WS: Is Hollywood product having a hard time finding a home because a lot of the shows are serialized?
HGK: It all gets sold through output deals, but when it comes to air it is disappointing. You can hear nothing but German TV executives bemoaning the bad start of whatever show was the hot [property] at the last May Screenings. RTL, VOX and RTL II have continuously put on shows that have fared well in the U.S. and have multiple seasons, [but programming executives had to stop airing them] after six or eight or ten episodes because the series just weren’t performing. Therefore, I think the days of TV output deals are numbered, and the days of large portions of U.S. tele­vision fare making it to the top-tier broadcasters will also come to an end in the foreseeable future.
HLK: There is more you can do on the digital and pay-TV side with serialized product, and we have deals with every platform. We control exploitation further, both physically and digitally, through our home-entertainment arm, Concorde, and we see that as a growing market. We are buying those shows selectively, but not for the money that the U.S. is looking for, taking into consideration the near-parity between the dollar and the euro we have at the moment. It will take some time until people realize that a lot of these well-made, expensive shows have a hard time finding a home in the German market, where most value still comes from free TV.

WS: Is Netflix already producing original programming in Germany?
HLK: Not for now. They have said that eventually they want to do a German original, but I think that they are pretty far from it.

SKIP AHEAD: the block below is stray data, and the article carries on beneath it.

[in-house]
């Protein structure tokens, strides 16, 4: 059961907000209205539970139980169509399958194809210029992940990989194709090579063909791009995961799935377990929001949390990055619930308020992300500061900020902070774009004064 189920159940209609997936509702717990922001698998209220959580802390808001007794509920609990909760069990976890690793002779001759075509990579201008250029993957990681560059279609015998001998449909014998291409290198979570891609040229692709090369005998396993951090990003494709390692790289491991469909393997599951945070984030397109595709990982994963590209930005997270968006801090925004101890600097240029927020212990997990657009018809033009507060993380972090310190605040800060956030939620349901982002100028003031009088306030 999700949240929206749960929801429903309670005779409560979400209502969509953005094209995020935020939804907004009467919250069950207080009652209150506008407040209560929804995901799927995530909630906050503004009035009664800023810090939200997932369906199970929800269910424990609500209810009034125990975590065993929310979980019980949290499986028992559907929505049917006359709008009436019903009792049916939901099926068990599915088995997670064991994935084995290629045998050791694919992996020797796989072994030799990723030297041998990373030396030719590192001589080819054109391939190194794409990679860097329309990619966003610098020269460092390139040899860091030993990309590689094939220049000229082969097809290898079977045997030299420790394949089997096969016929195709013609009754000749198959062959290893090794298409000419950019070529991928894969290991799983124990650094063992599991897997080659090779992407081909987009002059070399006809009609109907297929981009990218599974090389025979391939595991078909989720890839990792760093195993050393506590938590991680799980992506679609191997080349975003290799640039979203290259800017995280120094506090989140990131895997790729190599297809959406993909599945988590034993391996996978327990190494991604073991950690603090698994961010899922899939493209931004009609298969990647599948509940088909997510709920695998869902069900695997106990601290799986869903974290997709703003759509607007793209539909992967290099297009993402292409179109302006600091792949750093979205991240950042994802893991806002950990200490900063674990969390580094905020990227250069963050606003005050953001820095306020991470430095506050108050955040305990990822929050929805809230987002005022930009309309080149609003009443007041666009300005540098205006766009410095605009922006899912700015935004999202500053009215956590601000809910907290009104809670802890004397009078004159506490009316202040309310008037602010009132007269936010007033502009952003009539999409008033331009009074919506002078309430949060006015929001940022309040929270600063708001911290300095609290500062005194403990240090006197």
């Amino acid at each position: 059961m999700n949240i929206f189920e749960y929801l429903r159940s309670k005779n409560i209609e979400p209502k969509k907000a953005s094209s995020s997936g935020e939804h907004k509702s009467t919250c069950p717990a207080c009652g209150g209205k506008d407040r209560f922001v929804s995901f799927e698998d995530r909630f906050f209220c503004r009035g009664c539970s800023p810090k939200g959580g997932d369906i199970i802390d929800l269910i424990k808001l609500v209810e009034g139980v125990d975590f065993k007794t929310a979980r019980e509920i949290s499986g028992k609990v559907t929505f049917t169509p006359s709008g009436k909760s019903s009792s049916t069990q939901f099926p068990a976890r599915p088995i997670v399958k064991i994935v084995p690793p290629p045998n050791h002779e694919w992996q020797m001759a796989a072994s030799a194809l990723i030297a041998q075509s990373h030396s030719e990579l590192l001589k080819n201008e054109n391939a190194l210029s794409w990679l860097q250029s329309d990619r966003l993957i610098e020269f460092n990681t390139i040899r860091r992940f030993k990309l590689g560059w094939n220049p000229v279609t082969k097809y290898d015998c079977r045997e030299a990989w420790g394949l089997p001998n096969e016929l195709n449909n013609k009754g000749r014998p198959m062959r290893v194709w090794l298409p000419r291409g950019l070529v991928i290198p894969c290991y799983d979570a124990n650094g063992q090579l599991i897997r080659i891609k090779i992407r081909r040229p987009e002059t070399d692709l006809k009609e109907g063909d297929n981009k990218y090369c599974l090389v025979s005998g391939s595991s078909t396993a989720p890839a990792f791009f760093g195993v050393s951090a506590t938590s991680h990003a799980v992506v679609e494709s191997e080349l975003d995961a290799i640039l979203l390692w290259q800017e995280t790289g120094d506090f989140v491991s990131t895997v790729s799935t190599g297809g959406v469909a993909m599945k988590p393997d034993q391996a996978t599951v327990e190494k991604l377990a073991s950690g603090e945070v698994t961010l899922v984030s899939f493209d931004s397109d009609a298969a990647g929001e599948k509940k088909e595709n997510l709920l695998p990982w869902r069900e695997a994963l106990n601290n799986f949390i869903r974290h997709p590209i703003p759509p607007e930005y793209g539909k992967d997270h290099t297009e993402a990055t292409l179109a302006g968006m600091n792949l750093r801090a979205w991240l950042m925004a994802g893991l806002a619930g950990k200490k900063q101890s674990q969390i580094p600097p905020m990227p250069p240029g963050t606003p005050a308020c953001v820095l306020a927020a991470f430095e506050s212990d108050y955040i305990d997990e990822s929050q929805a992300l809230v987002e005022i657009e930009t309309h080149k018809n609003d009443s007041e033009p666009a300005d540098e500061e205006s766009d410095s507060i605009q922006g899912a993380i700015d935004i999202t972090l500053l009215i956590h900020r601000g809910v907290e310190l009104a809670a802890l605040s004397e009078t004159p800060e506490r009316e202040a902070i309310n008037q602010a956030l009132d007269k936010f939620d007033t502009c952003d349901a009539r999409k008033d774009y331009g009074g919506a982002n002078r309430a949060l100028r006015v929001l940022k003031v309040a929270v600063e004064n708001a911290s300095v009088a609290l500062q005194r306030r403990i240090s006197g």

WS:  Would you see them as a potential partner?
HLK: Absolutely. Through our production units, Odeon or Prisma or Concorde, we are pitching them ideas and shows, as probably a hundred other German production companies are! And they will maybe do one in two years. In the meantime, we are already good partners with Netflix. We are good partners with Amazon and Sky. We love to do business with all, and hopefully at one point will do an original, German or not.
HGK: We are talking to Roy Price [the VP of Amazon Studios], for example. He has [an affinity] for the Spike Lee- and Woody Allen-type movies, which our theatrical division has been doing for more than 35 years. We have the original Spike Lee movies, and we acquired more than 15 Woody Allen movies over the years. Roy and Herbert, Jr., are having conversations about drama projects and cooperating in the international market on some of these big features, but so far there is no totally clear-cut strategy on Amazon Studios’ part as to what kind of release pattern is best for them strategically. Naturally there will be some experimenting until the right mix crystallizes.

WS: Tell us about other TMG businesses.
HGK: Dear to my heart is always our classical music segment. It’s the 10th season of New York’s Metropolitan Opera [transmitted] live into cinemas [in Germany and in other territories]. We have more than 100 productions that are available in Ultra HD and are subsequently distributed to TV and VOD. That creates a niche that a lot of the pay services like because it helps them attract a different type of subscriber. I’m still on the board of the Met and we are still doing a fair amount of work for them and with them. We are producing a few other operas and concerts mainly out of Cleveland but also out of the Salzburg Festival.